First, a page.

Comparing installments of an anthology like “Black Mirror” is an inherently tricky prospect. Most of the entries have a certain “We’re all doomed” streak that runs through them, but whether hopeful or defeatist, there’s something distinctly different animating each of these episodes.
Arranging them in quality doesn’t necessarily make for the ideal viewing order either. Want to bit of uplift with your futurism? Bent on basking in the futility of trying to avoid a planet without dangerous automated attacks against nature? The rhythms of this series rise and fall more on their themes than the wallop each of these stories delivers.
But if you’re a die-hard fan or just wading into Charlie Brooker and Annabel Jones’ murky sci-fi waters, a new season is on the horizon, so we’re adding our rankings to the mix.
Arnaldur Halidorsson / Netflix
Popular on IndieWire
Charges of misanthropy are often unfairly leveled at “Black Mirror” — there’s a distinct difference between telling stories of characters experiencing distinct trauma and fictionalizing pain simply to manipulate an audience. But “Crocodile” is the closest the show has ever come to the latter, laden with enough dead and psychological suffering that the episode itself becomes little more than an endurance test. Sometimes the inevitability of a character’s fate works in this show’s favor, but watching one woman systematically remove all barriers between her and the cozy, murder-suppressing life she’s created for herself is a slow-motion wreck that the show is usually far better than. The episode’s strongest assets, a pair of performances from the perpetually under-appreciated Andrea Riseborough and the thankless role-elevating Kiran Sonia Sawar, are enough to keep you watching to the end, but only barely.
21. “The Waldo Moment”
This wasn’t the most innovative or surprising of the bunch, and lacks that oomph that comes with the recognition that the story parallels our own lives in eerie fashion. That said, the tale of how a crude blue cartoon bear ran for office and actually did well despite common sense became far more relevant once Donald Trump began campaigning for the presidency. The idea of an entertainer with no political experience who could win people over by insulting opponents and misbehaving hit just too close to home. The night Trump was actually elected, the “Black Mirror” Twitter account even commented, “This isn’t an episode. This isn’t marketing. This is reality.” As with many other “Black Mirror” episodes, it skewered a particular aspect of our society with laser-sharp focus, thought it loses steam in the end, getting too caught up in the storyline of an ousted artist instead.
Christos Kalohoridis / Netflix
While “Black Mirror” has evolved over the years, every season makes sure to include a few basic “How would this technology affect a key human relationship?” installments. Thus, in Season 4 Jodie Foster directed this nuanced look at a single mother and the daughter she’s able to monitor all too closely thanks to technology. While narratively, it’s a relatively predictable storyline (who would have thought that it’d be a bad idea for a parent to be able to see everything their teenager is up to?), the performances are great, especially Rosemarie DeWitt as the mother just trying to hold on.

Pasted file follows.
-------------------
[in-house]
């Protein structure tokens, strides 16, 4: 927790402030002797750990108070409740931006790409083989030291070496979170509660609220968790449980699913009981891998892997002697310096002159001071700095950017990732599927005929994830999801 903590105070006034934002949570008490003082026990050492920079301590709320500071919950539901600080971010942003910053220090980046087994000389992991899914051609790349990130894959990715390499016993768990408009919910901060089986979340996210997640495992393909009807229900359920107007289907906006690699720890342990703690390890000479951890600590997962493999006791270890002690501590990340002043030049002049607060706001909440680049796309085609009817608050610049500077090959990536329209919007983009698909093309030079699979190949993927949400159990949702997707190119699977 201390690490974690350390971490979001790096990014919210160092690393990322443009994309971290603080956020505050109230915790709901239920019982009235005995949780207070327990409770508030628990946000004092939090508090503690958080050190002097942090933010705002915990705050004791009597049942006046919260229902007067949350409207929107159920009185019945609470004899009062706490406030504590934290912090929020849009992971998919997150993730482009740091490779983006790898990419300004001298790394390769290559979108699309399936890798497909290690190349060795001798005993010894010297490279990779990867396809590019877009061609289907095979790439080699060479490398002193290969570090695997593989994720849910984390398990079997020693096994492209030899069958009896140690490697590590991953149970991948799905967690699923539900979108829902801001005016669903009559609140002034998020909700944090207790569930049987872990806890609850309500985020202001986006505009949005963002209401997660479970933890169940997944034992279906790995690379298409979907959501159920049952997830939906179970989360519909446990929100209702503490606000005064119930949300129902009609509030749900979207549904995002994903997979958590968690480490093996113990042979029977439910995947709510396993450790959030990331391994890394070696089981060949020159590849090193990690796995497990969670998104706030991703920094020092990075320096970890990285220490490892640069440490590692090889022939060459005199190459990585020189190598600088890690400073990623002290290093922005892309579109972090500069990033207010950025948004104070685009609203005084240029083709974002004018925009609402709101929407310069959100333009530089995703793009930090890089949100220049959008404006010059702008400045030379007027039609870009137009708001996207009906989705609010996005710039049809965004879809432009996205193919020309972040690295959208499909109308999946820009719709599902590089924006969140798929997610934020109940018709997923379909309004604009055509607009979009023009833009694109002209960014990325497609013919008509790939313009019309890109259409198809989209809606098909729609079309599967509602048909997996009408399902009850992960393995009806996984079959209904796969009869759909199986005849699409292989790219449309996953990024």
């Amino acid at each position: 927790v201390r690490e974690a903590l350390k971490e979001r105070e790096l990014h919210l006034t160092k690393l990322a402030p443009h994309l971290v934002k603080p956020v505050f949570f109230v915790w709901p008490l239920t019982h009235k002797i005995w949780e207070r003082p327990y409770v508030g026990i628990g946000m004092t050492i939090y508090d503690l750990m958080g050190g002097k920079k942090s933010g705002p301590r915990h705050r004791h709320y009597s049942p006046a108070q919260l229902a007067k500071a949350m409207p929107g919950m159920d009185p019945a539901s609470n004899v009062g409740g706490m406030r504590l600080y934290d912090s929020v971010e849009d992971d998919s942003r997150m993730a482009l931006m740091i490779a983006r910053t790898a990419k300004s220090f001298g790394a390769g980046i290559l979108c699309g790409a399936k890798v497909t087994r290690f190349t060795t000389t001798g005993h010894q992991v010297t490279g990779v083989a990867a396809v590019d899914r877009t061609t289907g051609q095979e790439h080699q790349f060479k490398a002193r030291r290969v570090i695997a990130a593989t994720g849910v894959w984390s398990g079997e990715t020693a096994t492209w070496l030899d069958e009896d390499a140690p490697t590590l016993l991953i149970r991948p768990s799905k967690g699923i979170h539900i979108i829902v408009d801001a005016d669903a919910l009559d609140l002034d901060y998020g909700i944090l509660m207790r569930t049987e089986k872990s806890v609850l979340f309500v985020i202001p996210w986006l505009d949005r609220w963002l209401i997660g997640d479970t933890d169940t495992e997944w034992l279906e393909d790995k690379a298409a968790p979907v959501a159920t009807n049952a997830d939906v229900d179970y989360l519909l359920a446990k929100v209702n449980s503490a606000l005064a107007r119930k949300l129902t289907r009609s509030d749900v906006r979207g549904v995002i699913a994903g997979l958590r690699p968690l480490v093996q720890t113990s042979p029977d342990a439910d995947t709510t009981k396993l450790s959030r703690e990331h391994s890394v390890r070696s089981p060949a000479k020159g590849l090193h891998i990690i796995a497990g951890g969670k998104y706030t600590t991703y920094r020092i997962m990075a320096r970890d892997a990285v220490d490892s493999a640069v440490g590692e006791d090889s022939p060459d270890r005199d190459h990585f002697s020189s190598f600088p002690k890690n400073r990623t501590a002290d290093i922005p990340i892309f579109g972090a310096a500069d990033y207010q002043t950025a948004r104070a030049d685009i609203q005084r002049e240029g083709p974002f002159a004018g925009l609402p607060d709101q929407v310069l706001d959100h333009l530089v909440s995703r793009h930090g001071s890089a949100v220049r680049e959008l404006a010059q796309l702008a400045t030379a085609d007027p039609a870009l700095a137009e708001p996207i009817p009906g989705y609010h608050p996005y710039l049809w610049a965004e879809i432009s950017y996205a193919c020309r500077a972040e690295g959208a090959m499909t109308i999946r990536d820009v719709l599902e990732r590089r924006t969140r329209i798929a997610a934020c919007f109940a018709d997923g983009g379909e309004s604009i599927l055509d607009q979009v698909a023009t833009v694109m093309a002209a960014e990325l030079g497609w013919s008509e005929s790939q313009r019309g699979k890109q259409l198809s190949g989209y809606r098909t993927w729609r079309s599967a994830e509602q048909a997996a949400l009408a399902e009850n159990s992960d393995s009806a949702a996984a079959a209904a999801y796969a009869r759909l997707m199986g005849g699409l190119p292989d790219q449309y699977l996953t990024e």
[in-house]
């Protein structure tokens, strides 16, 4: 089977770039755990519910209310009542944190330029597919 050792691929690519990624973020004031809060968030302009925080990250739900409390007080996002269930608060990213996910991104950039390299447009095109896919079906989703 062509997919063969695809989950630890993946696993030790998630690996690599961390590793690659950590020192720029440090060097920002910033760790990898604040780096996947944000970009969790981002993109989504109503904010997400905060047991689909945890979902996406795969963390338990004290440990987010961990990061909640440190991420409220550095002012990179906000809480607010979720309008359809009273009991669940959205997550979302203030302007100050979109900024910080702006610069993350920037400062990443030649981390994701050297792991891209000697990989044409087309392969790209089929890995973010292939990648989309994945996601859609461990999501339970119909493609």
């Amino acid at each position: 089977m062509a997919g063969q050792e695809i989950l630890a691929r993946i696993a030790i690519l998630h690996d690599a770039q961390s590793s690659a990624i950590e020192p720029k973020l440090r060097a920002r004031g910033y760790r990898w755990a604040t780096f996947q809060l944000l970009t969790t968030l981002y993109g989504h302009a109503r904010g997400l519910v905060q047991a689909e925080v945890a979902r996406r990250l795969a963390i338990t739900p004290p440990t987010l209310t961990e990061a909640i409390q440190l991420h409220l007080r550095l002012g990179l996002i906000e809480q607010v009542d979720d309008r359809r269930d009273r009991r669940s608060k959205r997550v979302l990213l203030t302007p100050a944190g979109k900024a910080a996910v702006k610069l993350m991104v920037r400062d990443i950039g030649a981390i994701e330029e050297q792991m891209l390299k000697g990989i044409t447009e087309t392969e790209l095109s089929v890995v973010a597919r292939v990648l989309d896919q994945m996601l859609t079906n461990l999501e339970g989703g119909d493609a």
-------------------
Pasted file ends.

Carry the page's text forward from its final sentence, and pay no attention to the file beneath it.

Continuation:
19. “Entire History of You”
This isn’t so much a bad episode of “Black Mirror” as it is an episode that hasn’t aged brilliantly since Season 1, largely because it plays into all of the show’s most established tropes: Technology is bad, people are arguably worse, and the mix generally leads to genuine disappointment. It also suffers from the fact that the ability to replay every single instant of your life thanks to an embedded implant in your skull sounds like a pretty hard sell, even if its hypothetical effects on society are interesting. Bonus points, by the way, for featuring the first female Doctor of “Doctor Who,” Jodie Whittaker, in a solid supporting role.
18. “Men Against Fire”
Between Malachi Kirby (criminally under-recognized for his work in the 2016 remake of “Roots”), Michael Kelly, and Madeline Brewer, this is a classic example of “Black Mirror” having a talent for casting the stars of tomorrow. However, while one of the smartest aspects of “Men Against Fire” is its choice of subject matter — not nearly enough attention is paid to both the modern state of warfare as well as its aftermath for those who participate — the ways in which “Men Against Fire” explores the potential use of technology in combat end up veering alarmingly over the top.
17. “Shut Up and Dance”
This, let’s be clear, is an episode that plays 100 percent differently the second time you watch it as opposed to the first. And that’s with full credit given to both the oh-so-subtle hints planted in “Shut Up and Dance’s” opening minutes, as well as the extremely well-calibrated performance by Alex Lawther as Kenny, whose fear and shame prove genuinely palatable from the beginning — though it’s not clear why, until the end, he’s so desperate to play this game.
16. “Rachel, Jack and Ashley Too”
Most of this chapter has the level of subtlety you’d expect from one centered around the glossy public persona of a global glam pop star. All the business with Ashley’s off-stage life feels ripped from a standard contentious relationship between loose cannon celebrity and overbearing manager. But when the focus shifts to a pair of sisters who stumble on Ashley’s latent consciousness trapped inside a mass-produced Siri/Barbie hybrid, it gives Miley Cyrus the delightful opportunity to riff on her own public perception. The divergent parts of “Rachel, Jack and Ashley Too” never quite coalesce, even when their smashed together with the force of a speeding truck. But it’s hard to imagine a time when the show was having this much fun with its own nonsense.